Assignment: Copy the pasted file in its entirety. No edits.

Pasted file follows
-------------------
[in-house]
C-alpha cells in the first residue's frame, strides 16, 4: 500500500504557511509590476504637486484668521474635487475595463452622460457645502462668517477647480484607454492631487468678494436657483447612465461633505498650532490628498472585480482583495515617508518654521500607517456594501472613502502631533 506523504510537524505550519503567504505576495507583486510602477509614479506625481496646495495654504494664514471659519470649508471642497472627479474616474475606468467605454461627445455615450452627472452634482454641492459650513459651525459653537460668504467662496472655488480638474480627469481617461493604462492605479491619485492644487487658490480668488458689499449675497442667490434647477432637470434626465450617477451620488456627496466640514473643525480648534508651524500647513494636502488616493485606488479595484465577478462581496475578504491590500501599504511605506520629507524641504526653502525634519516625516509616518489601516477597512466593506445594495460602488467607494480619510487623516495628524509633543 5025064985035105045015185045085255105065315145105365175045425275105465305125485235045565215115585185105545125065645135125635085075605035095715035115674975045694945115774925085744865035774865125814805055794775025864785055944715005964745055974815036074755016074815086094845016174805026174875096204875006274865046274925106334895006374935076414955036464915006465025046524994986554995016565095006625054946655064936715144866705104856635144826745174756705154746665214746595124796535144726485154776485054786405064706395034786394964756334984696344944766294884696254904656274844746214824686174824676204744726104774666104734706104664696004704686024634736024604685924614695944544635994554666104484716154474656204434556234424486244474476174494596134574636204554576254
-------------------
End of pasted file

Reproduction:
[in-house]
C-alpha cells in the first residue's frame, strides 16, 4: 500500500504557511509590476504637486484668521474635487475595463452622460457645502462668517477647480484607454492631487468678494436657483447612465461633505498650532490628498472585480482583495515617508518654521500607517456594501472613502502631533 506523504510537524505550519503567504505576495507583486510602477509614479506625481496646495495654504494664514471659519470649508471642497472627479474616474475606468467605454461627445455615450452627472452634482454641492459650513459651525459653537460668504467662496472655488480638474480627469481617461493604462492605479491619485492644487487658490480668488458689499449675497442667490434647477432637470434626465450617477451620488456627496466640514473643525480648534508651524500647513494636502488616493485606488479595484465577478462581496475578504491590500501599504511605506520629507524641504526653502525634519516625516509616518489601516477597512466593506445594495460602488467607494480619510487623516495628524509633543 5025064985035105045015185045085255105065315145105365175045425275105465305125485235045565215115585185105545125065645135125635085075605035095715035115674975045694945115774925085744865035774865125814805055794775025864785055944715005964745055974815036074755016074815086094845016174805026174875096204875006274865046274925106334895006374935076414955036464915006465025046524994986554995016565095006625054946655064936715144866705104856635144826745174756705154746665214746595124796535144726485154776485054786405064706395034786394964756334984696344944766294884696254904656274844746214824686174824676204744726104774666104734706104664696004704686024634736024604685924614695944544635994554666104484716154474656204434556234424486244474476174494596134574636204554576254